Review copy was received from NetGalley. This does not affect my opinion of the book or the content of my review.
Arsenic and Adobo by Mia Manansala
Series: Tita Rosie's Kitchen Mystery #1
Published by Berkley on May 4, 2021
Genres: Cozy Mystery, Thriller
Amazon, Audible, Audiobook, Barnes & Noble
When Lila Macapagal moves back home to recover from a horrible breakup, her life seems to be following all the typical rom-com tropes. She's tasked with saving her Tita Rosie's failing restaurant, and she has to deal with a group of matchmaking aunties who shower her with love and judgment. But when a notoriously nasty food critic (who happens to be her ex-boyfriend) drops dead moments after a confrontation with Lila, her life quickly swerves from a Nora Ephron romp to an Agatha Christie case.
With the cops treating her like she's the one and only suspect, and the shady landlord looking to finally kick the Macapagal family out and resell the storefront, Lila's left with no choice but to conduct her own investigation. Armed with the nosy auntie network, her barista best bud, and her trusted Dachshund, Longanisa, Lila takes on this tasty, twisted case and soon finds her own neck on the chopping block…
First, the title caught my attention, then that eye-catching cover, and then the blurb sealed the deal. I was all set to have a good time with the start of a new cozy mystery series. Diversity, family, food, and murder- what more could I ask?
Arsenic and Adobo introduces the main character, Lila Macapagal, a Filipino American woman who left her small town in Illinois to attend culinary school in Chicago. She has big dreams of her own restaurant, but that fell through when she caught her chef boyfriend cheating on her and her aunt asked her to come home and help in her restaurant before Lila finished school. Tita Rosie is the loving woman who inspired Lila, and family is everything, so she sets her dreams aside to come home only to get swept up in a murder when her high school ex dies after eating at the restaurant and she’s the prime suspect. Returning home was out of duty and she feels like a failure, but at least her bestie works in the coffee shop next door to the restaurant and there is her delicious older brother to secretly crush on when Lila isn’t up to her aunt’s adobo in murder.
I love seeing more and more diverse cozy mysteries series are appearing out there and I was particularly excited this one was a family of Filipino multigenerational women running a restaurant. The author infused the story with culture and food so rich that I was always hungry reading this one. She also generously attached some of the recipes.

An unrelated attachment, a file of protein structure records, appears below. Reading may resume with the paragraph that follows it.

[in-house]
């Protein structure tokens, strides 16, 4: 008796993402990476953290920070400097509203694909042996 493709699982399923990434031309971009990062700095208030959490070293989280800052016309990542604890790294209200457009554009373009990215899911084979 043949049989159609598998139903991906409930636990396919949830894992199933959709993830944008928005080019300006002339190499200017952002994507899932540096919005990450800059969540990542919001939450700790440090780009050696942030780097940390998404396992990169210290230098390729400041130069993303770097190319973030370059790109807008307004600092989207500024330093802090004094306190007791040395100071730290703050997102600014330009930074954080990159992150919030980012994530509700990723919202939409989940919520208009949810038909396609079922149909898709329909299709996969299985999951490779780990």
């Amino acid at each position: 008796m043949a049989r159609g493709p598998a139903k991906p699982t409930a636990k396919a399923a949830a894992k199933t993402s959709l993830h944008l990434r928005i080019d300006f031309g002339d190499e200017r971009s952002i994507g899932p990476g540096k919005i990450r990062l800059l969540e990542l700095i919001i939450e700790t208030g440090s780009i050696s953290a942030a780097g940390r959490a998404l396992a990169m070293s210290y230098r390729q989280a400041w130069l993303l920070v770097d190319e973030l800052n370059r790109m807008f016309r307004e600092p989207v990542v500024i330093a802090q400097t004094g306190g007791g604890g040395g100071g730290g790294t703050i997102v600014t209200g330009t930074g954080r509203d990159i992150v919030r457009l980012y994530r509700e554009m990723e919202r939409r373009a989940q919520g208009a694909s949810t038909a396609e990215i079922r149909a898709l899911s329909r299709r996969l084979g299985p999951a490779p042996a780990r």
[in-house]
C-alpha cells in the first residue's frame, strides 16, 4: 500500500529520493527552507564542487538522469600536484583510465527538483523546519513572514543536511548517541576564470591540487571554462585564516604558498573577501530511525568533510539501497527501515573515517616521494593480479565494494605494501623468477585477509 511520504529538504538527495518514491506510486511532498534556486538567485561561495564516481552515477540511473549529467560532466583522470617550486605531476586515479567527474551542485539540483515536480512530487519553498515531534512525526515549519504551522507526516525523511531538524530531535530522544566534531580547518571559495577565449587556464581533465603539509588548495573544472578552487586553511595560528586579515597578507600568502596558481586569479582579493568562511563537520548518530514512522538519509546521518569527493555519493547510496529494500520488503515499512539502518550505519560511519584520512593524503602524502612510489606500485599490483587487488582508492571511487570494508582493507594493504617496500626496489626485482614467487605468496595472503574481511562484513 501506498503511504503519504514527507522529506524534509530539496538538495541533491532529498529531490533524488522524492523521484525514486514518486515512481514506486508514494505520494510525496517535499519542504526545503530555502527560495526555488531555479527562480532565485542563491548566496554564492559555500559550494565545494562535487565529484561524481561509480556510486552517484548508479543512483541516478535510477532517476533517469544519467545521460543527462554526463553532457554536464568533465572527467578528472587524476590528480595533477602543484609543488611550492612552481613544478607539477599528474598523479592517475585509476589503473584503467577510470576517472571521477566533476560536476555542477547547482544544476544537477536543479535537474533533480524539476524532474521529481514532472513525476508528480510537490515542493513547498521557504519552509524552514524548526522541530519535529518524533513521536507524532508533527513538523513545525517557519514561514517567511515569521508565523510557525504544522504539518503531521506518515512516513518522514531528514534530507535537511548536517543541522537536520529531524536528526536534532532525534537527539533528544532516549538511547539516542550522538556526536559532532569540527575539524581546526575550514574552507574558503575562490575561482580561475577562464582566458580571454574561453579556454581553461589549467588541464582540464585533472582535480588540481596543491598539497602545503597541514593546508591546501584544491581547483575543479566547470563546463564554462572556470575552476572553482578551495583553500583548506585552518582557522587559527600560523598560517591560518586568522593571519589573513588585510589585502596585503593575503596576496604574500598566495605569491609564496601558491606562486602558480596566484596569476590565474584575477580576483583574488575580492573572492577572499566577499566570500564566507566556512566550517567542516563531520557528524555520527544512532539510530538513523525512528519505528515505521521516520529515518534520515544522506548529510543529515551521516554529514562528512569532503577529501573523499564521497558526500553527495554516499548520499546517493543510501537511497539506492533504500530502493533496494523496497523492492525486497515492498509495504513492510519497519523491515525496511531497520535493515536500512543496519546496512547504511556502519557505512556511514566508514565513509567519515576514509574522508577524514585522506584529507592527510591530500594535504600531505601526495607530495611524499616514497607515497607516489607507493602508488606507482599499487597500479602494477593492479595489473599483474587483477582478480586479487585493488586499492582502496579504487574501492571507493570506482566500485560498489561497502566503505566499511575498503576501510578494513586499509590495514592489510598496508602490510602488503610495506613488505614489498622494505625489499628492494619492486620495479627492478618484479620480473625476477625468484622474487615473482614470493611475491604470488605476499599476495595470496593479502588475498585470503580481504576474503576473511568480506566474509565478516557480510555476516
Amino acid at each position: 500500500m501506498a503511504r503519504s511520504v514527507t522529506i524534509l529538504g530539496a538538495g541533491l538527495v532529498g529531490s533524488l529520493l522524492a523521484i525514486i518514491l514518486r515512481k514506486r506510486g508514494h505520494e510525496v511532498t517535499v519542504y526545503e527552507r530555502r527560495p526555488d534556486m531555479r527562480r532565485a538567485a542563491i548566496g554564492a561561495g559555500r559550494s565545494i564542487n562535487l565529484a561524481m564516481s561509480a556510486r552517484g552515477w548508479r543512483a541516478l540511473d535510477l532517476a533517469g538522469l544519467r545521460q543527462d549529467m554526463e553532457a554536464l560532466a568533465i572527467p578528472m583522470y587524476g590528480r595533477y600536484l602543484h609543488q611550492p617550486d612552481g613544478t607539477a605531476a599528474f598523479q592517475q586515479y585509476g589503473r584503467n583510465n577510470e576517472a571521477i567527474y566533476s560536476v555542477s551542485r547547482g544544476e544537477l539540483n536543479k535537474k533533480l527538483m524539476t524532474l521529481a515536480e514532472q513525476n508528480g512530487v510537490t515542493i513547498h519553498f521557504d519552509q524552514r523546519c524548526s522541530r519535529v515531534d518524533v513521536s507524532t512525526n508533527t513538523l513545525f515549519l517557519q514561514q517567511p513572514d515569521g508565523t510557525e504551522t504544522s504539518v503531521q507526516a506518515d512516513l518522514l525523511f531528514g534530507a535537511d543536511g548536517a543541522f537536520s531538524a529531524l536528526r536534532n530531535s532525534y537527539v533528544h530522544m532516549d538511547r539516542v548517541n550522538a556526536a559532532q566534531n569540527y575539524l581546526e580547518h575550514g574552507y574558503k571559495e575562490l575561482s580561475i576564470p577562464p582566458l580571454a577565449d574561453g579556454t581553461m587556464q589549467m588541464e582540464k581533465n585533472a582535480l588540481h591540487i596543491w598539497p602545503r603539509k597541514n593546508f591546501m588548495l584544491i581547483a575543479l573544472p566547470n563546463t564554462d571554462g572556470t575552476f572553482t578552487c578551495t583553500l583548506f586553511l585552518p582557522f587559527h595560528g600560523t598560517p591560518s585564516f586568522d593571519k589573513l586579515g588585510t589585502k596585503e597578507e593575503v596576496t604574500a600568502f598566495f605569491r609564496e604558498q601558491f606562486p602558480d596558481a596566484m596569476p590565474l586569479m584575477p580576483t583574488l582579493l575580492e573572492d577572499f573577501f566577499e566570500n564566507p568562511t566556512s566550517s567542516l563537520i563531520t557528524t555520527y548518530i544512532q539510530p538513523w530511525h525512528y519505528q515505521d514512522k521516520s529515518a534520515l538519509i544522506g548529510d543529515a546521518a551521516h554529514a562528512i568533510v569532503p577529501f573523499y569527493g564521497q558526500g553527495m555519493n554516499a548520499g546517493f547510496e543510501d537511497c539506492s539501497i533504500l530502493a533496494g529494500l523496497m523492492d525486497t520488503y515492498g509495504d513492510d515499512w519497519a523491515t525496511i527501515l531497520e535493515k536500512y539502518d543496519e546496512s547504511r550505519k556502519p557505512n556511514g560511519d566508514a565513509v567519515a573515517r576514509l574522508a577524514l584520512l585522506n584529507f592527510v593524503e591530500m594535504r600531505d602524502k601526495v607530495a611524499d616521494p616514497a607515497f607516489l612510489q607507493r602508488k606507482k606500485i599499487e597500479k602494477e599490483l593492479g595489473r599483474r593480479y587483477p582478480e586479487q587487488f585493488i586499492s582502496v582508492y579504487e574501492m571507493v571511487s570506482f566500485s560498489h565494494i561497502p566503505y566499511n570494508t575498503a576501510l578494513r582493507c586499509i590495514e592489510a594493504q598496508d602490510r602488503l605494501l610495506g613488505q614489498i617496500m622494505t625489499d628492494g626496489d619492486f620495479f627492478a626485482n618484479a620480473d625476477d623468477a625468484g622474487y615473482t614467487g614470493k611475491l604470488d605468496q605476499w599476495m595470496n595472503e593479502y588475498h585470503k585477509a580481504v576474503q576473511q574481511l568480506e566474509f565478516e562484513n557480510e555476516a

Arsenic and Adobo is the first book in the Tita Rosie’s Kitchen Mystery series and it did spend time on introductions. I loved the group of characters including the ‘Calendar Girl’s who had been her mom’s best friends, her grandmother, her aunt, and even her bestie, but I struggled with Lila herself. She was a little all over the place for me between her personal concerns, her emotions, two guys interested in her, and the murder.
The mystery was not a strong point for a few reasons. Detective Park and the police handled the investigation as if Lila was the only possibility and did a few guesses and surface level looking around. Lila was arrested on little more than circumstantial evidence and even the hard evidence had more than one explanation for it that a good lawyer would sweep aside. I cut Lila some slack as the amateur trying to get herself off the hook. What really was a true niggle was the way her investigation bogged down the story. When Lila investigated the list of suspects she and her group put together, she asked the exact same sequence of questions at each interview and got the exact same no-help answers. This went on a half dozen times. I wish the author had written those interviews in such a way that maybe she came away from each one gleaning a different tidbit to help or the interviews would have been summarized after the first one.
Sure, this is a light, cozy mystery and fun at times particularly when Lila was with her family and they were cooking or cooking up investigation plans. I liked the book enough to want to give book two a go and see if things get better. I think cozy mystery fans who like a strong foodie element, quirky family and friends circle, and a light touch of romance with an easy mystery tone might want to check this new one out.
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